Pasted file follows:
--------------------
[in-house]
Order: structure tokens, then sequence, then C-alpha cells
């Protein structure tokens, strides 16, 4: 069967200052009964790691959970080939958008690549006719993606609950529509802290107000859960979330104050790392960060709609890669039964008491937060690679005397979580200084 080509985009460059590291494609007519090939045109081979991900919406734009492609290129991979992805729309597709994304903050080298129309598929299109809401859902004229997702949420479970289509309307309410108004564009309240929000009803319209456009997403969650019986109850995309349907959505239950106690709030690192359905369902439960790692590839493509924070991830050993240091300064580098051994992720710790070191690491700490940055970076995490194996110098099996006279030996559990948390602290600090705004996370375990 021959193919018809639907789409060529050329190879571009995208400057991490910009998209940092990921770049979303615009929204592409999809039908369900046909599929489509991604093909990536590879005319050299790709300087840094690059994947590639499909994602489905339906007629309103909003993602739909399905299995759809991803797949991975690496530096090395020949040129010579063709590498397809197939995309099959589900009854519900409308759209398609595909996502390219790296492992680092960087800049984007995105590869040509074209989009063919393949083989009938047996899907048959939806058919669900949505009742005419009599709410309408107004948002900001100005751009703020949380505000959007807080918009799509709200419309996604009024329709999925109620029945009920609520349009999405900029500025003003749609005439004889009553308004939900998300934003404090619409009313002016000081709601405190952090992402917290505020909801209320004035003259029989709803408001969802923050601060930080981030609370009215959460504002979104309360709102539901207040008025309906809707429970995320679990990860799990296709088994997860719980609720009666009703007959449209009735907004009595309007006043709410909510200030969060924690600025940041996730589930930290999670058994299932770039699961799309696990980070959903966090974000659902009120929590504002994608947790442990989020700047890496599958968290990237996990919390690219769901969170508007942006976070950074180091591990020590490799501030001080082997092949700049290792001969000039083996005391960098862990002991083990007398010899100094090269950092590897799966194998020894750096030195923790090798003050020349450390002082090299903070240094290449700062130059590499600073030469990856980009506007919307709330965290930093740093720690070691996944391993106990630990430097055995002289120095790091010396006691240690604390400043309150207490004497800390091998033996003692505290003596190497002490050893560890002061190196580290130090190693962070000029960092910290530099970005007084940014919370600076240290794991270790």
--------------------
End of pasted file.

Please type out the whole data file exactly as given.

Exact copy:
[in-house]
Order: structure tokens, then sequence, then C-alpha cells
């Protein structure tokens, strides 16, 4: 069967200052009964790691959970080939958008690549006719993606609950529509802290107000859960979330104050790392960060709609890669039964008491937060690679005397979580200084 080509985009460059590291494609007519090939045109081979991900919406734009492609290129991979992805729309597709994304903050080298129309598929299109809401859902004229997702949420479970289509309307309410108004564009309240929000009803319209456009997403969650019986109850995309349907959505239950106690709030690192359905369902439960790692590839493509924070991830050993240091300064580098051994992720710790070191690491700490940055970076995490194996110098099996006279030996559990948390602290600090705004996370375990 021959193919018809639907789409060529050329190879571009995208400057991490910009998209940092990921770049979303615009929204592409999809039908369900046909599929489509991604093909990536590879005319050299790709300087840094690059994947590639499909994602489905339906007629309103909003993602739909399905299995759809991803797949991975690496530096090395020949040129010579063709590498397809197939995309099959589900009854519900409308759209398609595909996502390219790296492992680092960087800049984007995105590869040509074209989009063919393949083989009938047996899907048959939806058919669900949505009742005419009599709410309408107004948002900001100005751009703020949380505000959007807080918009799509709200419309996604009024329709999925109620029945009920609520349009999405900029500025003003749609005439004889009553308004939900998300934003404090619409009313002016000081709601405190952090992402917290505020909801209320004035003259029989709803408001969802923050601060930080981030609370009215959460504002979104309360709102539901207040008025309906809707429970995320679990990860799990296709088994997860719980609720009666009703007959449209009735907004009595309007006043709410909510200030969060924690600025940041996730589930930290999670058994299932770039699961799309696990980070959903966090974000659902009120929590504002994608947790442990989020700047890496599958968290990237996990919390690219769901969170508007942006976070950074180091591990020590490799501030001080082997092949700049290792001969000039083996005391960098862990002991083990007398010899100094090269950092590897799966194998020894750096030195923790090798003050020349450390002082090299903070240094290449700062130059590499600073030469990856980009506007919307709330965290930093740093720690070691996944391993106990630990430097055995002289120095790091010396006691240690604390400043309150207490004497800390091998033996003692505290003596190497002490050893560890002061190196580290130090190693962070000029960092910290530099970005007084940014919370600076240290794991270790």